NASA Rang In The New Year With A Historic Flyby

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NASA Rang In The New Year With A Historic Flyby
NASA's New Horizons spacecraft whizzed past the most distant object in the solar system ever to be explored.
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Forget fireworks — NASA rang in the new year by sending one of its spacecraft whizzing past the most distant object in the solar system ever to be explored.

The New Horizons probe zoomed by the object in the Kuiper Belt shortly after midnight Tuesday morning. That object is temporarily nicknamed Ultima Thule, and it's orbiting about 4 billion miles away from the sun. 

Because the Kuiper Belt gets so little light from the sun, NASA believes Ultima is a frozen snapshot of what that part of the solar system was like when it was born 4.6 billion years ago.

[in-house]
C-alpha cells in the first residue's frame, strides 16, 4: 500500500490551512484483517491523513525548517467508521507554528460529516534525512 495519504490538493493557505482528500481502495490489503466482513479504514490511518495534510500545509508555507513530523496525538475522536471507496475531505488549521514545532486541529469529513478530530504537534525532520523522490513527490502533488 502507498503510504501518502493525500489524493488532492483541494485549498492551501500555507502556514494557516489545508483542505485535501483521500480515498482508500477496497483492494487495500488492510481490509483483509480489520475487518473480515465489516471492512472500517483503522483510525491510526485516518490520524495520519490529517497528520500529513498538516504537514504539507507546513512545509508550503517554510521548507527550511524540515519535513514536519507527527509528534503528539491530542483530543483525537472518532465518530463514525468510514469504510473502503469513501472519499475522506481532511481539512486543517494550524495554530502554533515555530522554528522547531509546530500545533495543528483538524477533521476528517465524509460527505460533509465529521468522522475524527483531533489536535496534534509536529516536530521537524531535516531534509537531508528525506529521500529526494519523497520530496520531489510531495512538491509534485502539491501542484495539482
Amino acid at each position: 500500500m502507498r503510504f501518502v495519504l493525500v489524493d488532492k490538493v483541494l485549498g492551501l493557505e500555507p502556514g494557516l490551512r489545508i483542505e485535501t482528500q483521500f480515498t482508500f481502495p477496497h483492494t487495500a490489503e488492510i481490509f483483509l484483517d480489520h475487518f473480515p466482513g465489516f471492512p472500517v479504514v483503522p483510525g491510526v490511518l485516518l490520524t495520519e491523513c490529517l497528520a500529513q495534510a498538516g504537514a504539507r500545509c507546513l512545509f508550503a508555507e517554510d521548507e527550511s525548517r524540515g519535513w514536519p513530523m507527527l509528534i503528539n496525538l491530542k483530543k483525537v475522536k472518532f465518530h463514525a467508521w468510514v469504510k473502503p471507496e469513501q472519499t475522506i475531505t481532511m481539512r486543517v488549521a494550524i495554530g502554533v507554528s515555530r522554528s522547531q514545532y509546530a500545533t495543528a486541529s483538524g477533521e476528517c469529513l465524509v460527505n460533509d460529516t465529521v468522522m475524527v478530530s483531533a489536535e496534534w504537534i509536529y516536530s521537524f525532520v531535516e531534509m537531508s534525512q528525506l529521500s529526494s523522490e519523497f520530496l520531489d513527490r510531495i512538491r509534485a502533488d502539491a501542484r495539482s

Astronomers didn't even know Ultima existed before 2014, and Tuesday marked the first time it was viewed up close — though "close" is a relative term, since New Horizons was still about 2,200 miles away on its closest approach to the object.

Data sent back after Tuesday's flyby confirmed Ultima is 20 miles long and is shaped sort of like a bowling pin. But scientists have not yet confirmed if it's one or two objects that are either orbiting around each other or even touching. It's expected to take 20 months for New Horizons to send back all the information it gathered on Ultima. 

New Horizons' journey to Ultima is actually its second historic mission. Launched in 2006, the spacecraft became the first ever to fly past the dwarf planet Pluto in 2015.